In Chapter 2, as you were using Terraform to create and update resources, you may have noticed
that every time you ran
terraform plan or
terraform apply, Terraform was able to find the resources it created
previously and update them accordingly. But how did Terraform know which resources it was supposed to manage? You could
have all sorts of infrastructure in your AWS account, deployed through a variety of mechanisms (some manually, some via
Terraform, some via the CLI), so how does Terraform know which infrastructure it’s responsible for?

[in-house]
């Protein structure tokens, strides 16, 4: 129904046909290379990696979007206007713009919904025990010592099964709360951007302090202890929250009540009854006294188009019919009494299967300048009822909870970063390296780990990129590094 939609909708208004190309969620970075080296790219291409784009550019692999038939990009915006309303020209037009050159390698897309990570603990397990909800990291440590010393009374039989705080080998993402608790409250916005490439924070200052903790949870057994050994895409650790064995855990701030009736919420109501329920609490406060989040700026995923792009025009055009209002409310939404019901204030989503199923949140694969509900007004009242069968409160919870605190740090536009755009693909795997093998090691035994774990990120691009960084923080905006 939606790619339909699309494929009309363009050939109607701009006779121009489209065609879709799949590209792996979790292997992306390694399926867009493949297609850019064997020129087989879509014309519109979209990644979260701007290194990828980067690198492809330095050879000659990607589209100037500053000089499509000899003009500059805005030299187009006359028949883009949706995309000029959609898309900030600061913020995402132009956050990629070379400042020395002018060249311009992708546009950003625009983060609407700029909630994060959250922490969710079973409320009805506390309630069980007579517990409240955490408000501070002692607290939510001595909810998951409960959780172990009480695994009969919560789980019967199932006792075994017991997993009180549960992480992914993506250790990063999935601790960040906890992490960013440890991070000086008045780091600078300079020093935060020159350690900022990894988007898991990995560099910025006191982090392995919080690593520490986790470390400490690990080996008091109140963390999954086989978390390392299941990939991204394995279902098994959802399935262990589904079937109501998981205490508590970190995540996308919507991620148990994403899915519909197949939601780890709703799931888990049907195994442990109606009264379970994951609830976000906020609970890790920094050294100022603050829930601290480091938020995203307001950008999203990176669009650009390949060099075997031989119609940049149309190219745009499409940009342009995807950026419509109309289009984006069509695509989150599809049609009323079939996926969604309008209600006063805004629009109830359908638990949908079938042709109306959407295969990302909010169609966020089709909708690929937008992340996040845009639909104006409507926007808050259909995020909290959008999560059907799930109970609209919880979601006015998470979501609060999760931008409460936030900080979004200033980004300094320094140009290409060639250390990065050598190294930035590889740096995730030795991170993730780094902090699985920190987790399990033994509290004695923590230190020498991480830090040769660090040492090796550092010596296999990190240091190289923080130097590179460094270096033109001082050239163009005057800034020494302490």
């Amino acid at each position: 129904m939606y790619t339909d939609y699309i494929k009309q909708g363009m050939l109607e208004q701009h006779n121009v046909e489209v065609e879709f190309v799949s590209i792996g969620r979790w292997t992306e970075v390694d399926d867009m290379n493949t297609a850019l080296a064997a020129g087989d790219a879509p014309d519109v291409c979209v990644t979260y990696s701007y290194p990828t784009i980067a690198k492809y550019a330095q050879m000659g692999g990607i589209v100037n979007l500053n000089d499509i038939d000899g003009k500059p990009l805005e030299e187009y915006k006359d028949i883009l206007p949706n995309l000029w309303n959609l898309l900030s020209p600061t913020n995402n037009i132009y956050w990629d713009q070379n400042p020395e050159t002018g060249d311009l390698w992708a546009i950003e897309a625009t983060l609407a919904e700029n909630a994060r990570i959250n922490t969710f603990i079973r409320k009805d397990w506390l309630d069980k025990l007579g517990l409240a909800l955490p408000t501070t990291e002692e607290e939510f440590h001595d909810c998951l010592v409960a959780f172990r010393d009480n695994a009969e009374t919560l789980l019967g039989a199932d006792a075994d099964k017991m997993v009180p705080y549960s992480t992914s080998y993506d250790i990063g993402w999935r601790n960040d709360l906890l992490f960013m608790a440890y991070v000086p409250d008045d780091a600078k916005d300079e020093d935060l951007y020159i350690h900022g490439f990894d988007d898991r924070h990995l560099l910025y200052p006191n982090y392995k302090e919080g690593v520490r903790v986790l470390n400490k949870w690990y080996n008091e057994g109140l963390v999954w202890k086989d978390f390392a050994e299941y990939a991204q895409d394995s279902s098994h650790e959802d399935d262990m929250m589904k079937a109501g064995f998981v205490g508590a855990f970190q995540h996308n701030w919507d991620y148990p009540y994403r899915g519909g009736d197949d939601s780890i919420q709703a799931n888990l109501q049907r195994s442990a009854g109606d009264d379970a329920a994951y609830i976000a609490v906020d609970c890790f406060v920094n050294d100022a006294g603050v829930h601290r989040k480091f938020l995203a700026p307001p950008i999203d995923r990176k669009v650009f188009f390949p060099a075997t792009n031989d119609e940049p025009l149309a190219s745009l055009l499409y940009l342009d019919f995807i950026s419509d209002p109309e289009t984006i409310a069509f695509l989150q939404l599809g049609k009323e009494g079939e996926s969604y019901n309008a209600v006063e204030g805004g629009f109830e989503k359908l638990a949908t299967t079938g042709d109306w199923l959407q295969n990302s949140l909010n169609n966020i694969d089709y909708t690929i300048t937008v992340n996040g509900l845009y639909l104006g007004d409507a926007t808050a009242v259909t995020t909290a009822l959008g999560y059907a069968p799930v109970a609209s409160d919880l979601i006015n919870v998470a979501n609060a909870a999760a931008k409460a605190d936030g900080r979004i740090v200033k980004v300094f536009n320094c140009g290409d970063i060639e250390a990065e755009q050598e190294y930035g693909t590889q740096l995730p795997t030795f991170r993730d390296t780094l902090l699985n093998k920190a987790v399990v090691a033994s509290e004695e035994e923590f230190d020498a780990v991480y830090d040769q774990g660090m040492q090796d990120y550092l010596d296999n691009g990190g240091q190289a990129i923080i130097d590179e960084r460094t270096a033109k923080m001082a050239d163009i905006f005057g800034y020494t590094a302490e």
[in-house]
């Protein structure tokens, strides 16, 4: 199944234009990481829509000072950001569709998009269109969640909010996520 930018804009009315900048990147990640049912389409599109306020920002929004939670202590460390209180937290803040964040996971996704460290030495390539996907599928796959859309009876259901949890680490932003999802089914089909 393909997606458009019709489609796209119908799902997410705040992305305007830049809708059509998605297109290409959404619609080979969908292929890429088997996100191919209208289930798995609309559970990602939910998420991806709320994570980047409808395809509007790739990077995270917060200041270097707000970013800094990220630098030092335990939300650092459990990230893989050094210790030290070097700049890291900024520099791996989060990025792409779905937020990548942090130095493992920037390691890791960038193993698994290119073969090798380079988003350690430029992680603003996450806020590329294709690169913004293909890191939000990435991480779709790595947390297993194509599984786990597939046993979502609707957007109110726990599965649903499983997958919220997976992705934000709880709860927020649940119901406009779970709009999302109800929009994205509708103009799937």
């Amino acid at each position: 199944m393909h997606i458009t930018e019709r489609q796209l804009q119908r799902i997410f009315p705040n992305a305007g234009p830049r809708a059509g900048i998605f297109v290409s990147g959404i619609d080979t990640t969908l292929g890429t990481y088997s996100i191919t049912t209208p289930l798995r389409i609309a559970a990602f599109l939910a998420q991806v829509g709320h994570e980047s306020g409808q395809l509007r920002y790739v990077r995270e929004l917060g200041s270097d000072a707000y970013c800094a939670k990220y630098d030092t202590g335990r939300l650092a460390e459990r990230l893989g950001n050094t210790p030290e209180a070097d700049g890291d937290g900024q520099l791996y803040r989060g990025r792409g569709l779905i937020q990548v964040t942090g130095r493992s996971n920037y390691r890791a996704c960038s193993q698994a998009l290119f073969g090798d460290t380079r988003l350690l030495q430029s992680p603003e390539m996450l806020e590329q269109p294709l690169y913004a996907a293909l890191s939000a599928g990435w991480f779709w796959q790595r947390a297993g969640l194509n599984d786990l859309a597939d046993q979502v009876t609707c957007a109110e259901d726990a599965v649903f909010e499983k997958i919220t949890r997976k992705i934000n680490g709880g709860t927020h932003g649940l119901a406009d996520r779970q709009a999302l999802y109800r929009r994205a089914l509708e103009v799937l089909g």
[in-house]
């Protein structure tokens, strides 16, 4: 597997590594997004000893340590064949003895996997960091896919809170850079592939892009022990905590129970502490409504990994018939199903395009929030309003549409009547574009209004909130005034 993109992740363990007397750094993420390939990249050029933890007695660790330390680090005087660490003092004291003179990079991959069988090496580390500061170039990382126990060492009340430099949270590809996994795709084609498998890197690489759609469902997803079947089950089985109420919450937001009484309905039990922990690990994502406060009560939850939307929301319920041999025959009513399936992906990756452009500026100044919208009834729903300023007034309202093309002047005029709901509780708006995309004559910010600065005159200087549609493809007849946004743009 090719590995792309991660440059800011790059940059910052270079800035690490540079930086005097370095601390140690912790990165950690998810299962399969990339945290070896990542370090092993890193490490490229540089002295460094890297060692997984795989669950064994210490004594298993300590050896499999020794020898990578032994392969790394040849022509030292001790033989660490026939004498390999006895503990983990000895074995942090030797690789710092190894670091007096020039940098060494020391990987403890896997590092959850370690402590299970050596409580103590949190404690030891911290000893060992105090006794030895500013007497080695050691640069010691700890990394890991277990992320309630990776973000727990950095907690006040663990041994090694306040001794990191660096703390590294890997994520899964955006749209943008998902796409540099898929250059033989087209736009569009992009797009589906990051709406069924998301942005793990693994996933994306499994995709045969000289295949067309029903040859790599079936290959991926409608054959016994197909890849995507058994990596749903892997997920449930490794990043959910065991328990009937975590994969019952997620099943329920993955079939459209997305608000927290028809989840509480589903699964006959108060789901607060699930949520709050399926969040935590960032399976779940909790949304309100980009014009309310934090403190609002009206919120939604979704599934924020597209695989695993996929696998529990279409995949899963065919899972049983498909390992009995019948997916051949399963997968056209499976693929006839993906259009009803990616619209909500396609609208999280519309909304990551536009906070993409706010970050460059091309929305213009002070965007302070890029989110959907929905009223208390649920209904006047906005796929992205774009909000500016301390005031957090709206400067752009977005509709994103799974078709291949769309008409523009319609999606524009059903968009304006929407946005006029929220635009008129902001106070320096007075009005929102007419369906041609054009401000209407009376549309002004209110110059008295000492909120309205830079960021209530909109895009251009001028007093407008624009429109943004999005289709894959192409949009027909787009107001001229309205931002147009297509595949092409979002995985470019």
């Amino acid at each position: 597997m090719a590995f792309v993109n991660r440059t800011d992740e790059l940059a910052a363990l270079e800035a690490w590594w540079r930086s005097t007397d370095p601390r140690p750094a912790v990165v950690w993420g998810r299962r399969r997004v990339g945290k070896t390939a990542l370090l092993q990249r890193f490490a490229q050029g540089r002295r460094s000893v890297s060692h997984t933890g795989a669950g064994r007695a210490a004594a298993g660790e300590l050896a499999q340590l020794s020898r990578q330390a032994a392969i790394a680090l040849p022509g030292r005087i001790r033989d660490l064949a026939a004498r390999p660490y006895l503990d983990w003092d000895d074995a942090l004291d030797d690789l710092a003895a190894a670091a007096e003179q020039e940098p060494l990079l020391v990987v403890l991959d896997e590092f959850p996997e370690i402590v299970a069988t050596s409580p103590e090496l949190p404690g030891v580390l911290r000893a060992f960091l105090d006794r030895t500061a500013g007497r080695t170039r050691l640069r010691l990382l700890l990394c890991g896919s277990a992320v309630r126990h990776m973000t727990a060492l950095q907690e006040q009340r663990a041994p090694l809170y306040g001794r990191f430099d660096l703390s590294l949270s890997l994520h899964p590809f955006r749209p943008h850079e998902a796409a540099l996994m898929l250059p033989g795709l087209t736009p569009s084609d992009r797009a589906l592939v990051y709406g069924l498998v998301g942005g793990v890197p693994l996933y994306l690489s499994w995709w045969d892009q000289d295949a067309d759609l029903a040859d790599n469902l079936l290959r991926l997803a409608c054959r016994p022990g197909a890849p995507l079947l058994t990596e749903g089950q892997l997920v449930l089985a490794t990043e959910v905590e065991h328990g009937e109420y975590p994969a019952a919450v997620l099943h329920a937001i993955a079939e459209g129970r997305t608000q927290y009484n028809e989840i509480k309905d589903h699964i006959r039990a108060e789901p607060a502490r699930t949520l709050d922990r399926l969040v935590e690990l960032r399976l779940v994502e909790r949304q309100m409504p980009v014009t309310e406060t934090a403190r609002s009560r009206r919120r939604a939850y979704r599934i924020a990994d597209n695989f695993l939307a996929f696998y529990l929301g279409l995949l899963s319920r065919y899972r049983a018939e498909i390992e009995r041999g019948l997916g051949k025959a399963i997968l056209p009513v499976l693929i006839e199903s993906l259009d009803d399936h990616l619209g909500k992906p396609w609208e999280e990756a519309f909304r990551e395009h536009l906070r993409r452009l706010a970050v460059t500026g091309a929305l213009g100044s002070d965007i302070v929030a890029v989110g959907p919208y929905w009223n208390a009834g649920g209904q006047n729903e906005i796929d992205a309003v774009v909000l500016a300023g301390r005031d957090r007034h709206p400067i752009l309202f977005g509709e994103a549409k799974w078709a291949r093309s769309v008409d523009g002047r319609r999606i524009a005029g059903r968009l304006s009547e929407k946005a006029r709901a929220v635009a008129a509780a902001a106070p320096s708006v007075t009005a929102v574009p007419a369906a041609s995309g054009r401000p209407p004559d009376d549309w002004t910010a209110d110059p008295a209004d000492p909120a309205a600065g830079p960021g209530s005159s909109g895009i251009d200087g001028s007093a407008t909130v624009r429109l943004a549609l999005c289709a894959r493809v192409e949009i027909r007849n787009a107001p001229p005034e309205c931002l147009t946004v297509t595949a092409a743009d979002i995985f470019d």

In this chapter, you’re going to see how Terraform tracks the state of your infrastructure and the impact that has on file layout, isolation, and locking in a Terraform project. Here are the key topics I’ll go over:
What is Terraform state?
Shared storage for state files
Locking state files
Isolating state files
As a reminder, all of the code examples in the book can be found at the following URL: https://github.com/brikis98/terraform-up-and-running-code.
Every time you run Terraform, it records information about what infrastructure it created in a Terraform state file. By default, when you run Terraform in the folder /foo/bar, Terraform creates the file /foo/bar/terraform.tfstate. This file contains a custom JSON format that records a mapping from the Terraform resources in your configuration files to the representation ...